Industry leaders call for collaboration to drive 5.5G ecosystem


The 5.5G is all set to become a reality over the next two-to-three years and will last till 2030, when commercial 6G networks are likely to be launched. This was revealed during a panel discussion on 5.5G and Intelligent World 2030 at the recently held Huawei MBBF 2022.

The 3GPP Release 18, which will give out specifications for 5G Advanced or 5.5G deployment, is likely to be finalized in 2024Q1. This will pave the way for the first 5.5G commercial deployments in 2024, as predicted by Alex Sinclair, CTO at GSMA.

“While 5G will meet the basic coverage and bandwidth needs, 5.5G will be required to support new and innovative use cases and the specific needs of the consumers and enterprises. It will be a bridge technology between 5G and 6G and will provide a downlink speed of 10 Gbps and an uplink speed of 1 Gbps. It will also be able to support 100 billion Internet of Things (IoT) connections and become natively intelligent,” said Gao Quanzhong, 5.5G General Manager at Huawei Wireless Network, during the panel discussion.

Around 230 service providers worldwide have launched commercial 5G services. The telecom industry has already installed more than three million 5G base stations to cater to more than 700 million users. Even as the 5G ecosystem expands, it will soon not be enough to meet the growing demands of subscribers and enterprises.

5.5G is needed not just to support innovative use cases but also to enhance user experience and drive the services’ uptake. For instance, new-age use cases like metaverse, Vehicle-to-Everything (V2X) and 5G to business services demand high uplink speed and high-precision positioning, which is not possible with 5G. Further, the growing popularity of Virtual Reality (VR) and Augmented Reality (AR) based use cases means that current 5G networks will not be able to meet the ever-increasing needs of consumers.

Further, the digital transformation of enterprises in all geographies will require networks that support use cases like digital twins and increased usage of robotics applications, which cannot be supported by 4G or 5G. 5.5G will be able to address this gap since 6G is likely to become a reality only by 2030.

A key use case of 5.5G is metaverse which promises to open up new and exciting revenue opportunities for the carriers. “While Metaverse means different things to different people, there is no denying that 5.5G is extremely important for the growth of the metaverse ecosystem,” says the Metaverse expert Moon Jerin, Aeindri CEO. 5.5G will also drive the digital transformation of enterprises from different business verticals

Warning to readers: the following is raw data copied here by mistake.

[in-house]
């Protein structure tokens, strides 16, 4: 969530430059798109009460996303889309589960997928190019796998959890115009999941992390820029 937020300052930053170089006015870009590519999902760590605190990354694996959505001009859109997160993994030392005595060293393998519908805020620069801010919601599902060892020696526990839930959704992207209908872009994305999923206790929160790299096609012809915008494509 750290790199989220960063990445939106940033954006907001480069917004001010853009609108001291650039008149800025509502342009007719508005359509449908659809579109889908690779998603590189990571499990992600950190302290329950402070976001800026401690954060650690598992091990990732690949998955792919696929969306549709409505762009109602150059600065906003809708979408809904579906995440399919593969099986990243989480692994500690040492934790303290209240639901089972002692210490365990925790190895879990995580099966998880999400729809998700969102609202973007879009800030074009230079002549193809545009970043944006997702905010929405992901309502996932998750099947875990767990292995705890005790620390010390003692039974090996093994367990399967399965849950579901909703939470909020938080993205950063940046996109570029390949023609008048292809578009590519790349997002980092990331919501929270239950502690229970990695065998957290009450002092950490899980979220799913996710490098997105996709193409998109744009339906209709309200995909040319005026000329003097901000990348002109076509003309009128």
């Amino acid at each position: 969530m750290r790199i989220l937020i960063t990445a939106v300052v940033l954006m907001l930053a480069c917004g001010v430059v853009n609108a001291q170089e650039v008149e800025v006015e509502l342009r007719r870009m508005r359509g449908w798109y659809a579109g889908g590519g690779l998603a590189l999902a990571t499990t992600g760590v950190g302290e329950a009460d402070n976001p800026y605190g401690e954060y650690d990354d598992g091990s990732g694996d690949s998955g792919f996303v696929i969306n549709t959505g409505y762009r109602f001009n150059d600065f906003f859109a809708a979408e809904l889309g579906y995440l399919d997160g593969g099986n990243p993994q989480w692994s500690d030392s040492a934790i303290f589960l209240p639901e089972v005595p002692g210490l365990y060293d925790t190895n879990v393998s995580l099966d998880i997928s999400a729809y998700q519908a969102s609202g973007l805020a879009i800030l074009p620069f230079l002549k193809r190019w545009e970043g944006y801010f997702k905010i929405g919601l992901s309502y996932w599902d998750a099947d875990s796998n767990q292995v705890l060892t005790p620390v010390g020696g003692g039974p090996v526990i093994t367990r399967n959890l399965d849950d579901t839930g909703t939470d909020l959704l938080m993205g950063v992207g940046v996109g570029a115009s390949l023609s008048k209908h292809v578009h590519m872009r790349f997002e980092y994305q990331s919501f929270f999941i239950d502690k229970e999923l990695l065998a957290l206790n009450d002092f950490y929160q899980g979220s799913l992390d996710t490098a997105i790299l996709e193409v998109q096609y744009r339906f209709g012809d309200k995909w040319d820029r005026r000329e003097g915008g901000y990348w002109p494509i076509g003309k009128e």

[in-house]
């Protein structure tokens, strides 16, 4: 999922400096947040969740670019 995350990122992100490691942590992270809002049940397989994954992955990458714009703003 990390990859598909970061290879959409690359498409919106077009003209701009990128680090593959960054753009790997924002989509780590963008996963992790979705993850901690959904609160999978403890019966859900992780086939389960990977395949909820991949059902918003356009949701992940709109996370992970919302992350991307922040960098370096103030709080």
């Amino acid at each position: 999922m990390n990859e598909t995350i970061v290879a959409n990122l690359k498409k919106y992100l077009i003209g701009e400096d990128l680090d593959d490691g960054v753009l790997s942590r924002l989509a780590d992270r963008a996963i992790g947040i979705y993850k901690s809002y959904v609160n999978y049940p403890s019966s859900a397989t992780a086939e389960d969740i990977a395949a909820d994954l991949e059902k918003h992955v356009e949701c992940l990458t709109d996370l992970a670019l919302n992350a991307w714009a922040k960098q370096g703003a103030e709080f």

Another reason why 5.5G is crucial is that it will allow service providers to offer new and hitherto unknown use cases to their users and enterprise customers. “It [5.5G] will enable service providers to offer a better quality of network which will not only drive usage but also lead to the emergence of new applications,” says Walid Mathlouthi, Head of Future Networks & Spectrum Management, ITU.

The panellists also called upon strong collaboration and partnership between the industry stakeholders to develop the 5.5G ecosystem. Further, there is a need for the standards to be open to ensure compatibility and interoperability between the systems. This will go a long way in promoting collaboration.

Strategies to drive 5.5G ecosystem

A crucial component required for the growth of the 5.5G ecosystem is regulatory support. “The regulators need to consider assigning spectrum of ultra-wide bandwidth for 5.5G networks. In 5.5G, the spectrum bands, which were difficult to use in the past, will now become helpful. Further, the industry needs to start working on developing devices for 5.5G to unlock the full potential of this technology,” says Gao Quanzhong during the panel discussion.

Technology innovations are key to help service providers transition from 5G to 5.5G. For instance, an Extremely Large Antenna Array (ELAA) enables high-band networks to provide the same coverage as C-band so that service providers can deliver 10 Gbps to all users, irrespective of their location. Furthermore, ELAA Massive Multiple Input Multiple Output (MIMO) is also important as ultra-large bandwidth is essential to mobile networks, requiring all sub-100GHz resources, including FDD spectrum, C-band, 6GHz and millimetre Wave (mmWave) to be fully utilized. Higher performance terminals are also necessary to achieve 10Gbps downlink and 1Gbps uplink by providing more transmitters and receivers.

As the number of 5G networks and subscribers continues to grow worldwide, service providers will need more than 5G to address the growing requirements.